The rotating and reciprocating tool allows the completion process to be separated into two volumetric stages: (a) the volume below the annular BOP and (b) the volume above the annular BOP. Separation is advantageous because it allows the smaller (but more difficult) volume of fluid to be completed separately from the completion of the larger (but easier) volume fluid. The fluid to be displaced and completed above the annular BOP is in a relatively large diameter and volume riser (compared to the volume of the well bore), but such riser fluid is typically easier to bring up to completion standards because, among other reasons, the walls of the riser are typically cleaner (and easier to clean) compared to the walls of the wellbore. The fluid to be displaced and completed below the annular BOP is in a relatively smaller volume (compared to the riser), but is typically more difficult to bring up to completion standards because, among other reasons, the walls of the well bore are not as clean as the walls of the riser. By separating these two volumetric sections, the smaller, more difficult volume to complete (for the wellbore) can be completed without combining or intermixing such volume with the larger more easily completed volume (for the riser).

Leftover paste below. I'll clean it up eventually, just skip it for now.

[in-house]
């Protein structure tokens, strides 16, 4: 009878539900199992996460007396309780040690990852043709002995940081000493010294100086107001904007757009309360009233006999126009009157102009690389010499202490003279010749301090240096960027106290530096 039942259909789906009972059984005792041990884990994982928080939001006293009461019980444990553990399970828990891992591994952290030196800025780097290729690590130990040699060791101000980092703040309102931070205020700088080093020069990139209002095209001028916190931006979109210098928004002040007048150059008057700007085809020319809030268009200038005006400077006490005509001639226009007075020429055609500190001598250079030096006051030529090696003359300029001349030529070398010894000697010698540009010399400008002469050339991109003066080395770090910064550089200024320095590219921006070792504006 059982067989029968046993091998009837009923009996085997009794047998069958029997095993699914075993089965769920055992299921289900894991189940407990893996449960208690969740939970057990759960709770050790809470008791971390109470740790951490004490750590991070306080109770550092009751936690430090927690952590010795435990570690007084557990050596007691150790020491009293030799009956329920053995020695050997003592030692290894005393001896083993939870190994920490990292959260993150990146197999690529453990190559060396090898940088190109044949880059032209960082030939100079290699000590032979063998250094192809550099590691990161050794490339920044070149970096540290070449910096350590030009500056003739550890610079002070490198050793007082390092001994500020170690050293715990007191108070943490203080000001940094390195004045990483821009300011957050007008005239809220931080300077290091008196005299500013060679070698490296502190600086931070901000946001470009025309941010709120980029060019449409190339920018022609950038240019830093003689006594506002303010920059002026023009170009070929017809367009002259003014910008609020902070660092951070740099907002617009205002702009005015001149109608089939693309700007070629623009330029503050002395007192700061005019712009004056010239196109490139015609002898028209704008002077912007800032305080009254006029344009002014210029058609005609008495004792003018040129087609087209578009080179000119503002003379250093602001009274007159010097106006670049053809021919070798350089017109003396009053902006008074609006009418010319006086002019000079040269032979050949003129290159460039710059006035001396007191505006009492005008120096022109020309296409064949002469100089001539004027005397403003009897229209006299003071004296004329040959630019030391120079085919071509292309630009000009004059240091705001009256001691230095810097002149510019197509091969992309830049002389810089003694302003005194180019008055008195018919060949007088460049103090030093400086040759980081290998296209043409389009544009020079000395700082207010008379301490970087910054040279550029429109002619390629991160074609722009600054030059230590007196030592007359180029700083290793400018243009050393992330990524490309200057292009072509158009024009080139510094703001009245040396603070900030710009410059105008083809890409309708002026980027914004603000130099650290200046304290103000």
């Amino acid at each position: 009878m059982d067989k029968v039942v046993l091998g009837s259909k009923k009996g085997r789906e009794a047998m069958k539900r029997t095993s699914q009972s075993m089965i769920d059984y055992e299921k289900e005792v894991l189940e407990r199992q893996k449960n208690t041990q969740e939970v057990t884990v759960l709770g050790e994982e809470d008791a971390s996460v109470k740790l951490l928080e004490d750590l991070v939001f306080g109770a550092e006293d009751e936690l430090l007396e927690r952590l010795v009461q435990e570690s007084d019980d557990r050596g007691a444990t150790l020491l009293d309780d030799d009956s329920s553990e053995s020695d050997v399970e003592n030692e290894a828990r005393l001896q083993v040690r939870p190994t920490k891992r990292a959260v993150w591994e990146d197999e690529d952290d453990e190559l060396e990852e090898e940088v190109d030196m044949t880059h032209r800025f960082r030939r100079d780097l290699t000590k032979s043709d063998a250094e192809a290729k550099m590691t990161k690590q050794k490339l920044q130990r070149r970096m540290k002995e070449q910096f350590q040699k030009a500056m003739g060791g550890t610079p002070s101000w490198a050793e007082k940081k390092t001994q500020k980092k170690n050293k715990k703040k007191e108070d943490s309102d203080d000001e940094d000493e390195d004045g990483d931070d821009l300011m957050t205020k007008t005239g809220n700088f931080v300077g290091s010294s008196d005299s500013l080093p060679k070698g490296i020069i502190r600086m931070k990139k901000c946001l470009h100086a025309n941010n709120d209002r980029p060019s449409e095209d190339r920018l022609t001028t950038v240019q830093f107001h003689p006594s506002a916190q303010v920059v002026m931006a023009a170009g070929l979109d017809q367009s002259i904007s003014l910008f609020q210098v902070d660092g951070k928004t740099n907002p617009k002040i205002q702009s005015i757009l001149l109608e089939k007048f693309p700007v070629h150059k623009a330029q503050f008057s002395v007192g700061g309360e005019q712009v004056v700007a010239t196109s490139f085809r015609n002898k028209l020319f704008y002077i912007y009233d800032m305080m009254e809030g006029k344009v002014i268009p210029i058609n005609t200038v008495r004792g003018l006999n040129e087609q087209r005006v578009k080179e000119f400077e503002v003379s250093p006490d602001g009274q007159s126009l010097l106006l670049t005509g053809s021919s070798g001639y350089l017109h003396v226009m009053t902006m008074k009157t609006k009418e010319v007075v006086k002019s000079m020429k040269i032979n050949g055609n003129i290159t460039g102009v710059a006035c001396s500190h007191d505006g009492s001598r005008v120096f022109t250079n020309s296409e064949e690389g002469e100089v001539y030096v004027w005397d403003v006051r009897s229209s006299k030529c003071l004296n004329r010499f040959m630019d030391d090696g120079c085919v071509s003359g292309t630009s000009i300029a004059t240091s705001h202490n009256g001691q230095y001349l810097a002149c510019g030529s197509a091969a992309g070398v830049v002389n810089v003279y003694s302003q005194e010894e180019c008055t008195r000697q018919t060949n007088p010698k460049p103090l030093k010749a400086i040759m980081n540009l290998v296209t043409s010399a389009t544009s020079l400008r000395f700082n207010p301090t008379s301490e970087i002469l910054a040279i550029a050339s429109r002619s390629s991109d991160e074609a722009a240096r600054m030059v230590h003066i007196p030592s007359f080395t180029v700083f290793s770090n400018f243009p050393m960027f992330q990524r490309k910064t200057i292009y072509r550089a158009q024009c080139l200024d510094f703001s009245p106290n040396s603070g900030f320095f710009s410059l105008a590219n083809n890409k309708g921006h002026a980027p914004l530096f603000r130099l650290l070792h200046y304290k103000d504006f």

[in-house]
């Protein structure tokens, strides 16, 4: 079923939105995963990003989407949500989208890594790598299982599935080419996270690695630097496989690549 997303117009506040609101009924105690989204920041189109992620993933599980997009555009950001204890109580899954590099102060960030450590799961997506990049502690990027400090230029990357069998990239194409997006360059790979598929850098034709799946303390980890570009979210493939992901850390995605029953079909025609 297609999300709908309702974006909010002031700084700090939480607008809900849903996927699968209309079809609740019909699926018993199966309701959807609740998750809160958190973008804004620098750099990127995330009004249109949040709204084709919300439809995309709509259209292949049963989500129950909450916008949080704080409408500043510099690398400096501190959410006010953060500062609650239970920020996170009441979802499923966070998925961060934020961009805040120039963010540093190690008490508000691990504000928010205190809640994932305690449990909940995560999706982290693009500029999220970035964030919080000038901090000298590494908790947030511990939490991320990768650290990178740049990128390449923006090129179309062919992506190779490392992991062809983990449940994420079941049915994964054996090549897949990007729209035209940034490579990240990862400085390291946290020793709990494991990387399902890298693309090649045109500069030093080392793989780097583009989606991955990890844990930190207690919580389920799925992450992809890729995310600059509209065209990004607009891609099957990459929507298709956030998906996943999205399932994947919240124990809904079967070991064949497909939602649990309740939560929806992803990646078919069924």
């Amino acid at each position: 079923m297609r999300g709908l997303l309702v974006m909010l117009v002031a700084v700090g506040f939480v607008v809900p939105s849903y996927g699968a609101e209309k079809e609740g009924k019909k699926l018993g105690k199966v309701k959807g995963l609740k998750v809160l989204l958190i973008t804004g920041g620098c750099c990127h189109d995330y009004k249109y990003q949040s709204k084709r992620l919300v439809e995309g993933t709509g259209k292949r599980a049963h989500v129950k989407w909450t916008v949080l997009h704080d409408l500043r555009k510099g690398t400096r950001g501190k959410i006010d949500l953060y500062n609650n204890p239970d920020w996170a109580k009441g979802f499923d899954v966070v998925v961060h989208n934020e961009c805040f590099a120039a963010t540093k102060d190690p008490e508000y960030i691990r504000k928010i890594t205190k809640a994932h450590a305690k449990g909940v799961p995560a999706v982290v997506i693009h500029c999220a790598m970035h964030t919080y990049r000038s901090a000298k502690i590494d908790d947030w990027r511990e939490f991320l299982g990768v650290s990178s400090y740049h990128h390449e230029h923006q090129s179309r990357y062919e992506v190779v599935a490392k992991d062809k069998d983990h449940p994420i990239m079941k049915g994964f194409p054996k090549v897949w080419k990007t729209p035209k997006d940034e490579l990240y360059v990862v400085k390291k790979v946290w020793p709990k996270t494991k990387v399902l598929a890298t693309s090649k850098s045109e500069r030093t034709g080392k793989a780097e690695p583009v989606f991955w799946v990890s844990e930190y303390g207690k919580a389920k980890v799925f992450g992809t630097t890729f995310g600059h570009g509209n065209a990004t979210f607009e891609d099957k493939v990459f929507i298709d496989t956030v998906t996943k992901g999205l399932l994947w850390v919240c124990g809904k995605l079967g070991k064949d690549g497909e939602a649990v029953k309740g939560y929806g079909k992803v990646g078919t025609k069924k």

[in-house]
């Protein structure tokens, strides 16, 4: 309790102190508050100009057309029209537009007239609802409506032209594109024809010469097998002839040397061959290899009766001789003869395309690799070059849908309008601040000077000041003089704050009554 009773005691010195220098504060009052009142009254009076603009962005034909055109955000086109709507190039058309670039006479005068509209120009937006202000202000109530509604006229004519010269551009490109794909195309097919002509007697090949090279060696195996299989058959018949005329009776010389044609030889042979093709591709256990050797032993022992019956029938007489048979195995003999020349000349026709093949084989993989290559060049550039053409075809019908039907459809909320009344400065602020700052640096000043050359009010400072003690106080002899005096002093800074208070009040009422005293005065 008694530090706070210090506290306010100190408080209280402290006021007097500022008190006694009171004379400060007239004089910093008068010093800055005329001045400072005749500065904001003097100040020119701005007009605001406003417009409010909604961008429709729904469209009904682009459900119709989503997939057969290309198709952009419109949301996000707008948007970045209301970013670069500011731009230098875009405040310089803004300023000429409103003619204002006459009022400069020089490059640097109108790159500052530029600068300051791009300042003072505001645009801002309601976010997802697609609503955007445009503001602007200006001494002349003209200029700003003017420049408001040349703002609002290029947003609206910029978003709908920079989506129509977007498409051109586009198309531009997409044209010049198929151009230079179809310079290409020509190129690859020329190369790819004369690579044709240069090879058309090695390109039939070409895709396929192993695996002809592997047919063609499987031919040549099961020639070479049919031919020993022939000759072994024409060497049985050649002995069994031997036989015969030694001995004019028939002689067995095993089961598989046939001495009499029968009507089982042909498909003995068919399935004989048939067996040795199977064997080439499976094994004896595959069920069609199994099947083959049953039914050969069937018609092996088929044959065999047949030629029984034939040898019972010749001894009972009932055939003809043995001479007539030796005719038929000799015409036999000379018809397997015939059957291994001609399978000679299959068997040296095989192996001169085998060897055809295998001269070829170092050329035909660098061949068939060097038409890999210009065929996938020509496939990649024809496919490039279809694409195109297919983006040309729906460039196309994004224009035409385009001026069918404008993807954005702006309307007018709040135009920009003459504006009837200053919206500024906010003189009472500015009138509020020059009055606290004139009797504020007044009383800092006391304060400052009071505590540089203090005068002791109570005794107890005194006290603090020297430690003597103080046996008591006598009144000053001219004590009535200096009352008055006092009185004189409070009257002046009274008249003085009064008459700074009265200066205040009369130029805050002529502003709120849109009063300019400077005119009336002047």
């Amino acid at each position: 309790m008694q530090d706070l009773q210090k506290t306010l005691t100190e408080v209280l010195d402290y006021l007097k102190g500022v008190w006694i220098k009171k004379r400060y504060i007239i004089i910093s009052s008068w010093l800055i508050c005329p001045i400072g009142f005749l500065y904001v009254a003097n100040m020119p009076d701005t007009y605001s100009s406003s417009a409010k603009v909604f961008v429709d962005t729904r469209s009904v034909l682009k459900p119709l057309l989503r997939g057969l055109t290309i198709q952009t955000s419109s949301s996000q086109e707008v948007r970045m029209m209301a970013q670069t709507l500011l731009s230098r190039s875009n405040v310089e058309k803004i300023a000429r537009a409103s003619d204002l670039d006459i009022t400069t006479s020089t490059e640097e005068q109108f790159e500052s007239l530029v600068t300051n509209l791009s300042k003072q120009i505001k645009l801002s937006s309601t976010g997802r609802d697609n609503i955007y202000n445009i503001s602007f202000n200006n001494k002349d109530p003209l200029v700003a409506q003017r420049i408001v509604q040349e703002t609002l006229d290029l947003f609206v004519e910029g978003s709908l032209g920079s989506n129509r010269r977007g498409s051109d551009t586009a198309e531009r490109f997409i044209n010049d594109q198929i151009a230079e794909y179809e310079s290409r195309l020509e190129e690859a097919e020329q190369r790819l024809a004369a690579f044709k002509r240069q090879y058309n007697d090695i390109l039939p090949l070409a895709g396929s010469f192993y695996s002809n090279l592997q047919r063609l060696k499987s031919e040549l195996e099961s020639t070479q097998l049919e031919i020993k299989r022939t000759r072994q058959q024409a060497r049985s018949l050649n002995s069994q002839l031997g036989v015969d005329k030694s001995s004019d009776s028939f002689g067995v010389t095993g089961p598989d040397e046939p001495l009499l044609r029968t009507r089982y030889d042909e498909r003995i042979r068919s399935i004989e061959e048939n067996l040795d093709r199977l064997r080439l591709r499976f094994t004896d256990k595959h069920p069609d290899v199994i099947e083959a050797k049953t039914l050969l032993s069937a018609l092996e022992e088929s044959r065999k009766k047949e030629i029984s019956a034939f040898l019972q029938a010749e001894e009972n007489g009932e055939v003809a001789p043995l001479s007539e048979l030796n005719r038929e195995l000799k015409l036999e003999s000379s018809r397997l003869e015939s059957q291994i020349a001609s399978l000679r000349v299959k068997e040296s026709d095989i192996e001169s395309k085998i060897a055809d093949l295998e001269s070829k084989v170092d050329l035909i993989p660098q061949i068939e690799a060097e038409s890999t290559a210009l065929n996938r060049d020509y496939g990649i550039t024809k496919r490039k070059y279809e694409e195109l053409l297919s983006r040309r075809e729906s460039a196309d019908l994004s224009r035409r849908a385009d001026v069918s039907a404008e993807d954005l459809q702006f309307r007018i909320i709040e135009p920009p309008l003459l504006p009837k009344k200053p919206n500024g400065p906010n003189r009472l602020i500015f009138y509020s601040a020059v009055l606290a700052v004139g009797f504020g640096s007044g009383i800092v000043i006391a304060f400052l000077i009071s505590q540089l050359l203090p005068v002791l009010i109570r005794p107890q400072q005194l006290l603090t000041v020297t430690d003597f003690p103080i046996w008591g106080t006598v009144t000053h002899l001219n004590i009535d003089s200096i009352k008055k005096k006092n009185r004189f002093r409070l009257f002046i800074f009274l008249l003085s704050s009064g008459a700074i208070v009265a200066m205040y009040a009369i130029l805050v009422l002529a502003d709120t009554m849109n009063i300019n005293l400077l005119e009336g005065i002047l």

In one example of two stage displacement job, the riser can have a volume capacity of approximately 2000 barrels of fluid where the well bore had a volume capacity of approximately 1000 barrels. It can be more efficient and simpler to prepare for a six hour displacement of the 1000 barrels of fluids in the well bore with the fluids returning to the rig floor in a path other than through the riser (i.e., through the choke line). This can be performed while the riser fluid is separated from the well bore fluid by the closed and sealed annular BOP. By comparison, a single stage displacement of the same well and riser would take approximately 18 hours to displace the 3000 barrels of fluid volumes (the volumes in both the riser and wellbore) all of which are in direct contact with each other and can intermix. In the first stage, where the well bore is being completed/cleaned, the fluid below the annular BOP is displaced with completion fluid until a predetermined standard for the fluid is achieved. During this first stage both riser and wellbore volumes are secured from intermixing with each other (completing only ⅓ of the total fluid volume—compared to the total volumes of both wellbore and riser—and ⅓ of the total time required in a single stage completion process). In the second stage, where the riser fluid is being completed/cleaned, the fluid above the annular BOP is separated and secured from intermixing with the now completed well bore fluid. For the riser fluid cleaning pills and completion fluids are pumped from the rig floor, down the boost line to the bottom of the subsea riser just above the annular BOP. These fluids then flow up the riser until a predetermined standard for completion of the riser fluid is obtained. After the riser fluid has achieved the pre-determined completion standard, the annular BOP can be opened allowing the riser and wellbore volumes to contact each other. At this point additional completion fluid can be pumped down the center of the completion string's bore to the bottom of the well where it turns and flows up the already completed/cleaned wellbore. Because the annular BOP is opened, this completed/cleaned wellbore fluid now flows through the open annular BOP and around the rotating and reciprocating tool and combines with additional completion fluid which can be pumped into the riser through the boost line, thereby increasing fluid velocity through the riser which can have a substantially larger diameter than the wellbore.